Writing children’s books seemed like a natural pursuit for someone who spent a lifetime teaching, parenting, grandparenting and harboring the sensibilities of an artist. But as Yona Diamond Dansky found out, even after decades of teaching, she actually had to learn how to write children’s stories.
“Everybody thinks oh, I can write a children’s book, really easy. It’s really not easy,” she says. “You know, you’re limited to 32 pages. It needs to be a limited number of words and also appeal to children. I had to learn the field. So, I joined the Society for Children’s Book Writers and Illustrators. I went to conferences. I mean, I learned everything.”
And after nursing an idea for almost a decade, she published her first book in 2019 at age 71, Mooshu Worries, inspired by the need for her young grandchild to cope with her daughter’s cancer diagnosis.
“She had lymphoma and she had a three-year-old at the time. She went through chemo and radiation. We were looking for books to read to the three-year-old to help him because he was upset, you know. How do you explain this to a three-year-old? So I had in my head, I said well it’s not going to happen now, but someday I’m going to write the story and it’s going to help another child get through this because there are no books for this particular situation. There are books that explain what cancer is. He doesn’t need to know what cancer is. He’s three.”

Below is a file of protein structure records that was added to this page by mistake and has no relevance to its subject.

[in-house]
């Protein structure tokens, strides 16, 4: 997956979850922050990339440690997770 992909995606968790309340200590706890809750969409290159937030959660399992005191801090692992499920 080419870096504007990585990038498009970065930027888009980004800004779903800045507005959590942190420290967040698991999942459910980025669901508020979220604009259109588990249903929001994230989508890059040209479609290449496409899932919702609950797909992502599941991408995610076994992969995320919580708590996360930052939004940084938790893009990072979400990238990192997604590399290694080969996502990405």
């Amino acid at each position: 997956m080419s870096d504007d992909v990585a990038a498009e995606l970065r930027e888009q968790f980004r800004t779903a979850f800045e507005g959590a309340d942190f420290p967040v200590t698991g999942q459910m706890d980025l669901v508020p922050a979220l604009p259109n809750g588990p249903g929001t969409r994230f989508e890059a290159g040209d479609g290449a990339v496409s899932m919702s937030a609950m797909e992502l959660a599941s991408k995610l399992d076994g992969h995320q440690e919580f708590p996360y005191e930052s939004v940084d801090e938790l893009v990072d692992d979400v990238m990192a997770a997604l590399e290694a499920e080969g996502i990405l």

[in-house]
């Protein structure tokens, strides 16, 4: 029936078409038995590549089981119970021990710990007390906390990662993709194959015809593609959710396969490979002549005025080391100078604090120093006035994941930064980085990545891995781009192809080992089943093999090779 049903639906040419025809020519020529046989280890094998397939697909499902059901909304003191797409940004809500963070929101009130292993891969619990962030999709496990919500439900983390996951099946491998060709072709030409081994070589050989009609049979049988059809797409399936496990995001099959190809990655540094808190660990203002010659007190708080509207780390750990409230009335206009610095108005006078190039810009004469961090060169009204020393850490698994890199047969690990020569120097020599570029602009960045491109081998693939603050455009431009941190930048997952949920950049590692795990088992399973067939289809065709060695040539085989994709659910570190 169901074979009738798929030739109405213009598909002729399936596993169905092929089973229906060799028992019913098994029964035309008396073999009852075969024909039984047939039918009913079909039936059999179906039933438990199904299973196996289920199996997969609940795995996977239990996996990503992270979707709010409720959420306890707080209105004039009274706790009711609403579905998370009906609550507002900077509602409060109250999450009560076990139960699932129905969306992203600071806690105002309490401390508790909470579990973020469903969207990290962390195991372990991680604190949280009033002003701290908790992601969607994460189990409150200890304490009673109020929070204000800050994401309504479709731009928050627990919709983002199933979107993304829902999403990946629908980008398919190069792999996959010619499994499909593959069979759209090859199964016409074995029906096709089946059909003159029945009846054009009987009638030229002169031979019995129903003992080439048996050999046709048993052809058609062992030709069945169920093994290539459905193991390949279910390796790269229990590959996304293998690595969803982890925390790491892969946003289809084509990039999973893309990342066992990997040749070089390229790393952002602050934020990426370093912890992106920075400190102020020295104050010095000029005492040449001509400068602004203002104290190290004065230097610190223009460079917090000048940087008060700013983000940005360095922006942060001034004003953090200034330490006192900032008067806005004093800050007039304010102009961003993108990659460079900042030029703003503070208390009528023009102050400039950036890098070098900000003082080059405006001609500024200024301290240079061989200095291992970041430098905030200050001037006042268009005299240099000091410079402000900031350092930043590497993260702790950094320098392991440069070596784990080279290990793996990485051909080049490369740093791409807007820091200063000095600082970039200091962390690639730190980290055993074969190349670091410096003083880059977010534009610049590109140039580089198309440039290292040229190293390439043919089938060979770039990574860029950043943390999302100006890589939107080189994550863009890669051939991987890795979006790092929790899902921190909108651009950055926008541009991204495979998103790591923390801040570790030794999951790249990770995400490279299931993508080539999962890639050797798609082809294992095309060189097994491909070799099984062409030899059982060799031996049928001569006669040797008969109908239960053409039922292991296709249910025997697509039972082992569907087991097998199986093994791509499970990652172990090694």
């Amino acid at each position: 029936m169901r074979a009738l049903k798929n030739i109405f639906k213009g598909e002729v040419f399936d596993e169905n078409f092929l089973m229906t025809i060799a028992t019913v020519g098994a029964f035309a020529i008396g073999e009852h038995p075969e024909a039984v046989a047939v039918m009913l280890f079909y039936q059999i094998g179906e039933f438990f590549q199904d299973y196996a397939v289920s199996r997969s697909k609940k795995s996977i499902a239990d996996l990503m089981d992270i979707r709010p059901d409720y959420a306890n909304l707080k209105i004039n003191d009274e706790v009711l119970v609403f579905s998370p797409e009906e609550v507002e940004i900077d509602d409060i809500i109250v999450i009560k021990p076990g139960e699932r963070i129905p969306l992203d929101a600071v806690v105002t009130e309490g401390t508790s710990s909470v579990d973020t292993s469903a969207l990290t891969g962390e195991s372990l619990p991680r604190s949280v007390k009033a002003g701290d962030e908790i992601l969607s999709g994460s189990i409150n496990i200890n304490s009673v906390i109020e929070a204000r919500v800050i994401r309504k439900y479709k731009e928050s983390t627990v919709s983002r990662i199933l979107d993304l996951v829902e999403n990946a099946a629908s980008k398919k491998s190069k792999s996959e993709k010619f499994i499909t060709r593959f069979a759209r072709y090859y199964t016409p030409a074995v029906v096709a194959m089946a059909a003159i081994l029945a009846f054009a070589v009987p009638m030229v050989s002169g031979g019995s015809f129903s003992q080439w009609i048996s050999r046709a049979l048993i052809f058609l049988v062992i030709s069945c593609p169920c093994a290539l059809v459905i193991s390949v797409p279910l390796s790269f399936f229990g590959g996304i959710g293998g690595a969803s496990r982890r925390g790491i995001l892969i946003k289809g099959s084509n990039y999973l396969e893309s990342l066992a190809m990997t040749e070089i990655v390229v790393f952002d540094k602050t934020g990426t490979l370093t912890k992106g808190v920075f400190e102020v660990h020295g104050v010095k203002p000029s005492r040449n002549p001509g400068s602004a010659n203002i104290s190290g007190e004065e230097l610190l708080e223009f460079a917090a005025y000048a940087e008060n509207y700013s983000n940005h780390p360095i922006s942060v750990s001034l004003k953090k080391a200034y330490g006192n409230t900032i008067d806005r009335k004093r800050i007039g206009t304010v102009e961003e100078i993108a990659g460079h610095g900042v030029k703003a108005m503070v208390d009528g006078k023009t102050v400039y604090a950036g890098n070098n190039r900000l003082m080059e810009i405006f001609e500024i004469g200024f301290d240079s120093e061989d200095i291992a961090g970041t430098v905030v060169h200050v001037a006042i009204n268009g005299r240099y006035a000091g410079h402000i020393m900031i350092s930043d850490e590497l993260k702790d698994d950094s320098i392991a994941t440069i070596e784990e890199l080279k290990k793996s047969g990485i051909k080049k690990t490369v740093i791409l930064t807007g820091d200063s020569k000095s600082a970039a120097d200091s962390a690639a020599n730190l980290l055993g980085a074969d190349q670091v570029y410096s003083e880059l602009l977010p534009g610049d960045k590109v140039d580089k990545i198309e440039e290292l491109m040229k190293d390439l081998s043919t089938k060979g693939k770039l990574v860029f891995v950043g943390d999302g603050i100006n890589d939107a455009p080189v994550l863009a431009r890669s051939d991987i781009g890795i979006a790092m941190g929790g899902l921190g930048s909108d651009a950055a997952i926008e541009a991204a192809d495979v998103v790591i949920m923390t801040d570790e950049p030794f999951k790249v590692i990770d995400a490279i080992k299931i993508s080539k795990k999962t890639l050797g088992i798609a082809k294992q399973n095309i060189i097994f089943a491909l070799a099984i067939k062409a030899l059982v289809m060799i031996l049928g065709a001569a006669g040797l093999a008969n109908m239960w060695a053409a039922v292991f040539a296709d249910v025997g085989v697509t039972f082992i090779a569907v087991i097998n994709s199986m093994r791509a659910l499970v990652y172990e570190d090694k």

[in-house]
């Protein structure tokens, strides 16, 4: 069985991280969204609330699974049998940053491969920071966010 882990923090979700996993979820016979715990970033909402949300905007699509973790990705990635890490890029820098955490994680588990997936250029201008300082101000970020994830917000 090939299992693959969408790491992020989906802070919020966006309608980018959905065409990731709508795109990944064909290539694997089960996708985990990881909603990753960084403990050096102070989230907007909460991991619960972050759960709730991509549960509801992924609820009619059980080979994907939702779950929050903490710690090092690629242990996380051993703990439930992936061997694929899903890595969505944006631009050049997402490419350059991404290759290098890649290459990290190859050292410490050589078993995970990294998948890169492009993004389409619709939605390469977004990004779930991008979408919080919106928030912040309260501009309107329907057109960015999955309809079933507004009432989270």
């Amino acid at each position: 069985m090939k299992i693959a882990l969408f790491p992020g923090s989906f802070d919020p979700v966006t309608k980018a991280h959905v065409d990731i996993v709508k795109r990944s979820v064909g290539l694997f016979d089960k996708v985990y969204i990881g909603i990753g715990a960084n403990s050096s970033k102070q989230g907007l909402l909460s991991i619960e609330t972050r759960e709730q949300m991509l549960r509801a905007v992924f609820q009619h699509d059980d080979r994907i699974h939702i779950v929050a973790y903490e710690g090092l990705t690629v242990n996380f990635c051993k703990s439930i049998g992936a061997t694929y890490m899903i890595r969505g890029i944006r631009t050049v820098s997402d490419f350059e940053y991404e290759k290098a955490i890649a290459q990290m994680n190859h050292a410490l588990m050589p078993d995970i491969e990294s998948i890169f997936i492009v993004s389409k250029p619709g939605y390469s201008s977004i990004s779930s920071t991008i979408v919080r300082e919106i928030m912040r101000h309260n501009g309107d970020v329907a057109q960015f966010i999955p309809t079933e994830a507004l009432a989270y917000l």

And with that, Mooshu Worries was created to tell the story of illness in a family through a dog’s eyes, a device to make it easier for a child to grasp. Fortunately, her daughter survived cancer and Yona had her first children’s book on Amazon. Now she has many other ideas ready to go. Her latest is Wishes and Knishes, the story of a Jewish grandmother—a Bubby—her world-class knishes and her granddaughter’s wish to learn the recipe. Yona’s story and beautiful illustrations convey the importance of family tradition and other concepts a teacher or parent might extract while reading to a young child.
As both author and artist, does she write the story first or draw the illustrations first? Find out in our fascinating conversation in this episode of the Type. Tune. Tint podcast: